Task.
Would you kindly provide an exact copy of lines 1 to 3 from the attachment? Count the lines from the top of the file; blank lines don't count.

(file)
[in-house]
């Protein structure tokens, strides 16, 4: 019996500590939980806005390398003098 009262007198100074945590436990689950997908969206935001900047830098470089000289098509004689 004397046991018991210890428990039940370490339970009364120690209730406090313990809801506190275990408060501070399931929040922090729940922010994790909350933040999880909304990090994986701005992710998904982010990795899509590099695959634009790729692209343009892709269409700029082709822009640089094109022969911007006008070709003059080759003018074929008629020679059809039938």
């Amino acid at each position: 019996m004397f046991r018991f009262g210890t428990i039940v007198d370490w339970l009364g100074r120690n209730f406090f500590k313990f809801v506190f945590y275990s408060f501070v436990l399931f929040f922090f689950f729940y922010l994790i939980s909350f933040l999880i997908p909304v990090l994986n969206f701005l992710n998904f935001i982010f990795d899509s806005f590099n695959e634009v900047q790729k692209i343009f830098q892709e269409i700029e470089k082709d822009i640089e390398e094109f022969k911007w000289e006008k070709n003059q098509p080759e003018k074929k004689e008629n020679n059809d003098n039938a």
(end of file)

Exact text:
[in-house]
């Protein structure tokens, strides 16, 4: 019996500590939980806005390398003098 009262007198100074945590436990689950997908969206935001900047830098470089000289098509004689 004397046991018991210890428990039940370490339970009364120690209730406090313990809801506190275990408060501070399931929040922090729940922010994790909350933040999880909304990090994986701005992710998904982010990795899509590099695959634009790729692209343009892709269409700029082709822009640089094109022969911007006008070709003059080759003018074929008629020679059809039938």
């Amino acid at each position: 019996m004397f046991r018991f009262g210890t428990i039940v007198d370490w339970l009364g100074r120690n209730f406090f500590k313990f809801v506190f945590y275990s408060f501070v436990l399931f929040f922090f689950f729940y922010l994790i939980s909350f933040l999880i997908p909304v990090l994986n969206f701005l992710n998904f935001i982010f990795d899509s806005f590099n695959e634009v900047q790729k692209i343009f830098q892709e269409i700029e470089k082709d822009i640089e390398e094109f022969k911007w000289e006008k070709n003059q098509p080759e003018k074929k004689e008629n020679n059809d003098n039938a």